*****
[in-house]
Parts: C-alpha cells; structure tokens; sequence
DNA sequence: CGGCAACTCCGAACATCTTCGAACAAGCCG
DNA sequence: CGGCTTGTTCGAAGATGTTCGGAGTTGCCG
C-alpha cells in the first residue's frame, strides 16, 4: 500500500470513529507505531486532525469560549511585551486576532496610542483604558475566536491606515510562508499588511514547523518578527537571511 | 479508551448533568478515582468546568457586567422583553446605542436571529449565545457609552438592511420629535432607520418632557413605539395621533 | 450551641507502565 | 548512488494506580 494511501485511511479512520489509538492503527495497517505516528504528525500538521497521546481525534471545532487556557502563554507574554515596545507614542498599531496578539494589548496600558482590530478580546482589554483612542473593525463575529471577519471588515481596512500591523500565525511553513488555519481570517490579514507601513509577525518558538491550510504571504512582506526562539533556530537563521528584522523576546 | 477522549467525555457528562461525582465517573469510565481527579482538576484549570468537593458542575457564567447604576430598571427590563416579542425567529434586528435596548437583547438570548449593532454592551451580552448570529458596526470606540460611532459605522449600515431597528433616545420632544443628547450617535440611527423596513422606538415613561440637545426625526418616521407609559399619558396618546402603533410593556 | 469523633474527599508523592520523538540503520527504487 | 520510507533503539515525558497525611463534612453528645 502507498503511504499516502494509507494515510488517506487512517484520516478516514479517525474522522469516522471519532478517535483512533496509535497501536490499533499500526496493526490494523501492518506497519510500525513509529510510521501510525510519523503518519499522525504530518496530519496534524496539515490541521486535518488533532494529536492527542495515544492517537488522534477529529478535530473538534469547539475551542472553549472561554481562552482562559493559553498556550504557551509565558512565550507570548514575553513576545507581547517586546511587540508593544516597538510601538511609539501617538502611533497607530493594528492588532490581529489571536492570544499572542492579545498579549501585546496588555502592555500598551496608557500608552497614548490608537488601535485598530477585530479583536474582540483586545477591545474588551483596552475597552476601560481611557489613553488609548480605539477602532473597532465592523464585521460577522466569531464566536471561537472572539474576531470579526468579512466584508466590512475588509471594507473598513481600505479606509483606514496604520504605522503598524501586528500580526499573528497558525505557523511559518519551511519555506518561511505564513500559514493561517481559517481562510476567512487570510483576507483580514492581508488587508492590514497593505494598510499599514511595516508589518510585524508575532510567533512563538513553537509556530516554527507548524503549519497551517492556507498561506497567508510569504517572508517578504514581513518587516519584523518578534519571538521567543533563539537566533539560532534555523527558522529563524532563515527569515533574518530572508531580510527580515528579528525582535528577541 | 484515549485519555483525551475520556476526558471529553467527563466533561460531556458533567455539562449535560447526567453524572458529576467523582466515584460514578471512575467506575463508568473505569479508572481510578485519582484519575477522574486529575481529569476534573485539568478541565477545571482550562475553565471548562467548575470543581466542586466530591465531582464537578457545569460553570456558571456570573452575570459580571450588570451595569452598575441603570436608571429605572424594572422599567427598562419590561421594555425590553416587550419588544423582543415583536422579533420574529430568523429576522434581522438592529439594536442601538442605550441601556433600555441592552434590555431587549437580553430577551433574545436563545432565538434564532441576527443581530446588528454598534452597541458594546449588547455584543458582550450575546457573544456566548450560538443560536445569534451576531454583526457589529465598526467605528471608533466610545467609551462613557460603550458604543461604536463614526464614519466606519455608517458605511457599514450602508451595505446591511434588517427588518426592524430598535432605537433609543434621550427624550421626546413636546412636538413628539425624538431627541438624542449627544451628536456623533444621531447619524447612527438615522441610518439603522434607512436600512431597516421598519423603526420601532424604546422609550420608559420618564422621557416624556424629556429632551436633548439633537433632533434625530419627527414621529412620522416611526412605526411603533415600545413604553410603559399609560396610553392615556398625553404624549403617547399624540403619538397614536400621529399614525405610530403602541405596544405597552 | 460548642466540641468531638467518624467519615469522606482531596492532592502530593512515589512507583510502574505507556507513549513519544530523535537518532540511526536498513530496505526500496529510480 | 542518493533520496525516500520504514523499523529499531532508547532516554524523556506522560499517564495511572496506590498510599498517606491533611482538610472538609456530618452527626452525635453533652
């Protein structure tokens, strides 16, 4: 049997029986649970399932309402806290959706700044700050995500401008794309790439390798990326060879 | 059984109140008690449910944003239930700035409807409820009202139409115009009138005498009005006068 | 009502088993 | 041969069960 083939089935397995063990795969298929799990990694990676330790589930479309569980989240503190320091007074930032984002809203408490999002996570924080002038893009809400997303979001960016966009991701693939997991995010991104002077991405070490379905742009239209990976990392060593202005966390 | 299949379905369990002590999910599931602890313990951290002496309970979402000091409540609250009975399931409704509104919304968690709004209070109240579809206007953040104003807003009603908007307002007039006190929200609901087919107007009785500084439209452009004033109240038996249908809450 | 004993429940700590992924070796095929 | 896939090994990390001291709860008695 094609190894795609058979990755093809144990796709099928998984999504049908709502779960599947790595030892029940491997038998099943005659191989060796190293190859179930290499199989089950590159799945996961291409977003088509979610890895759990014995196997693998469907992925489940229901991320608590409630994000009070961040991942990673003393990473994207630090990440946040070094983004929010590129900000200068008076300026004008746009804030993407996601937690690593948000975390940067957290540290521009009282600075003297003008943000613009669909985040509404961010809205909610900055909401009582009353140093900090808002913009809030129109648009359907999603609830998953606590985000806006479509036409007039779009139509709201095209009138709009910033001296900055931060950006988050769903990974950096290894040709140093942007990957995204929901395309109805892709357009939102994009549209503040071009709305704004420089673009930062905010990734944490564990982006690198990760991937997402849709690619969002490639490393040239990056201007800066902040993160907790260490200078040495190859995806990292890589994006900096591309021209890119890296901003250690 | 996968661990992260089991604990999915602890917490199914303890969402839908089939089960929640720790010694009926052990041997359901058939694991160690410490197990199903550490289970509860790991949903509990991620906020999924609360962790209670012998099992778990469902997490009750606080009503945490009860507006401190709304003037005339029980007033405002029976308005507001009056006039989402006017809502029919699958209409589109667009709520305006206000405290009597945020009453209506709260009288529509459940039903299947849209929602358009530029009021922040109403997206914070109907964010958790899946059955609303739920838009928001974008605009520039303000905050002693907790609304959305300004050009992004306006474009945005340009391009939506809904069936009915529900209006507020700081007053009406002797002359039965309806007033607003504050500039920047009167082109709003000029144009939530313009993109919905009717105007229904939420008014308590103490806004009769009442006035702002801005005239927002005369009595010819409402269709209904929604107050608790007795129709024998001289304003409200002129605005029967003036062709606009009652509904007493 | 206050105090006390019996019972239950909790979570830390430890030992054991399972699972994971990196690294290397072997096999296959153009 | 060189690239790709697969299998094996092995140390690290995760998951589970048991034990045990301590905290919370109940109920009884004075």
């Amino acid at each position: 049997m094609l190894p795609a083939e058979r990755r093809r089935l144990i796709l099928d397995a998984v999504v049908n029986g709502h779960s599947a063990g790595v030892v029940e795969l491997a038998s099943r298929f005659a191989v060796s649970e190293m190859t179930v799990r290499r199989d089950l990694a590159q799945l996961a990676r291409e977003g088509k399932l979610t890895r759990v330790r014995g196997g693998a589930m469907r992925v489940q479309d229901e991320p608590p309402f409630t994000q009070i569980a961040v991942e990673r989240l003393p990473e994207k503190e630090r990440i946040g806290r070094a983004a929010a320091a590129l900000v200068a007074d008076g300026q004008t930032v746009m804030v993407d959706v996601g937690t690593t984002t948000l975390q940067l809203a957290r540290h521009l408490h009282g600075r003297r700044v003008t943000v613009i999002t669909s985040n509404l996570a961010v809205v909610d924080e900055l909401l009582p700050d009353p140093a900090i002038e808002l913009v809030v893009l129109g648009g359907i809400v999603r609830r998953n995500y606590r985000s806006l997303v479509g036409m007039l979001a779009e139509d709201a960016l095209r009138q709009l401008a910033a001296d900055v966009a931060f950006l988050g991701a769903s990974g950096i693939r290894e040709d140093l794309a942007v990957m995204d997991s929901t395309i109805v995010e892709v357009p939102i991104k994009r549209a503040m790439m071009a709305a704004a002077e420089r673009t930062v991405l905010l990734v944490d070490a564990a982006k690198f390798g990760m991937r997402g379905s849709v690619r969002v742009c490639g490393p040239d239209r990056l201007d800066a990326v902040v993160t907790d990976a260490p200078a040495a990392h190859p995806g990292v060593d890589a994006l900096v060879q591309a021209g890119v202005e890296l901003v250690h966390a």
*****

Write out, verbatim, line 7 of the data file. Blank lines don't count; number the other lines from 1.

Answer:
């Amino acid at each position: 049997m094609l190894p795609a083939e058979r990755r093809r089935l144990i796709l099928d397995a998984v999504v049908n029986g709502h779960s599947a063990g790595v030892v029940e795969l491997a038998s099943r298929f005659a191989v060796s649970e190293m190859t179930v799990r290499r199989d089950l990694a590159q799945l996961a990676r291409e977003g088509k399932l979610t890895r759990v330790r014995g196997g693998a589930m469907r992925v489940q479309d229901e991320p608590p309402f409630t994000q009070i569980a961040v991942e990673r989240l003393p990473e994207k503190e630090r990440i946040g806290r070094a983004a929010a320091a590129l900000v200068a007074d008076g300026q004008t930032v746009m804030v993407d959706v996601g937690t690593t984002t948000l975390q940067l809203a957290r540290h521009l408490h009282g600075r003297r700044v003008t943000v613009i999002t669909s985040n509404l996570a961010v809205v909610d924080e900055l909401l009582p700050d009353p140093a900090i002038e808002l913009v809030v893009l129109g648009g359907i809400v999603r609830r998953n995500y606590r985000s806006l997303v479509g036409m007039l979001a779009e139509d709201a960016l095209r009138q709009l401008a910033a001296d900055v966009a931060f950006l988050g991701a769903s990974g950096i693939r290894e040709d140093l794309a942007v990957m995204d997991s929901t395309i109805v995010e892709v357009p939102i991104k994009r549209a503040m790439m071009a709305a704004a002077e420089r673009t930062v991405l905010l990734v944490d070490a564990a982006k690198f390798g990760m991937r997402g379905s849709v690619r969002v742009c490639g490393p040239d239209r990056l201007d800066a990326v902040v993160t907790d990976a260490p200078a040495a990392h190859p995806g990292v060593d890589a994006l900096v060879q591309a021209g890119v202005e890296l901003v250690h966390a």